Scholar Profile

Hani Zaher

Assistant Professor
Faculty of Arts and Sciences
Department of Biology
Washington University
One Brookings Drive
Monsanto 508, Campus Box 1137
St. Louis, MO 63130
Voice: 314-935-7662
Email: hzaher@wustl.edu
Personal Homepage
2014 Searle Scholar

Research Interests

Role of the Ribosome in Damaged-RNA Response

The Zaher lab is interested in the functional role of RNA during the process of translation. Our long-term goal is to investigate the mechanism of ribosome function and to understand how other cellular factors and alterations to the RNA modulate its function. We are interested in understanding the molecular mechanics of the translational machinery and how the ribosome reads cues to modulate its activity. It is clear that the ribosome is subject to multiple levels of regulation at each step that affect a diverse range of biological processes such as development, differentiation and homeostasis. We employ high-resolution in vitro approaches as well as complementary in vivo approaches that include genomic and proteomic techniques. With these studies we will explore one of the most basic and conserved mechanisms in biology; the translation of genetic information into proteins. Despite decades of research in translation, fundamental questions regarding the fidelity of translation and the processing of damaged mRNAs by the ribosome remain unanswered.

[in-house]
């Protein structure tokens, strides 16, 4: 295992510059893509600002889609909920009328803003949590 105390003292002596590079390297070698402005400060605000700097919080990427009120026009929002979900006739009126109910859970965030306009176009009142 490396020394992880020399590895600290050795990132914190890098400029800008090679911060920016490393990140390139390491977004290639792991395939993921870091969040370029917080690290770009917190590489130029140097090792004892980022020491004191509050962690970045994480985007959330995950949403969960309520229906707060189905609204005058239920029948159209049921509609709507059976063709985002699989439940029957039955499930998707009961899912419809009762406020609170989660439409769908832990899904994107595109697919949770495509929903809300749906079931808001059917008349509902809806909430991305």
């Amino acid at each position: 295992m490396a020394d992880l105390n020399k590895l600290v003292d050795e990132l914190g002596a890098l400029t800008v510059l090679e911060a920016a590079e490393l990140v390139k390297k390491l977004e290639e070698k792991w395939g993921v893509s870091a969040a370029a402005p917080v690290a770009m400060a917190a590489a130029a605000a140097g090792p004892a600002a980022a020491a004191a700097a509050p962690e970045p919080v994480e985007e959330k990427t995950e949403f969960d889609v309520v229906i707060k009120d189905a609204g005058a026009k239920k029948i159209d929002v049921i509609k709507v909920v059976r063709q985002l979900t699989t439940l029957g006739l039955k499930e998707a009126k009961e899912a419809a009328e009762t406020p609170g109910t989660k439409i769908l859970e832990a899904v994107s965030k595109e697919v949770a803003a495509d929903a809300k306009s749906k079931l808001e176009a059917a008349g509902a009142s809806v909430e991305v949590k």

RNA is constantly under attack from endogenous and exogenous damaging agents. Many of these agents are known to alter the chemistry of the nucleobases and hence their functional properties as they are decoded on the ribosome. Furthermore, a number of neurodegenerative diseases have been correlated with accumulation of some of these adducts. Interestingly, a hallmark of neurodegenerative disease is accumulation of misfolded proteins, which in principle can result from increased levels of miscoding. It is also worth noting that certain RNA species can last for days in some tissues, suggesting that any effects of the damage can persist. It is not surprising, then, that multiple quality control processes for clearing aberrant mRNAs exist.

Our primary focus is oxidative damage to RNA due to its prevalence. Initially, we are studying how oxidized base 8-oxoguanine, which can mis-pair with adenine, affects the decoding process using a high-resolution in vitro translation system. We also plan to characterize the fate of oxidized RNAs, and in particular the role of the ribosome in recognizing oxidized mRNAs.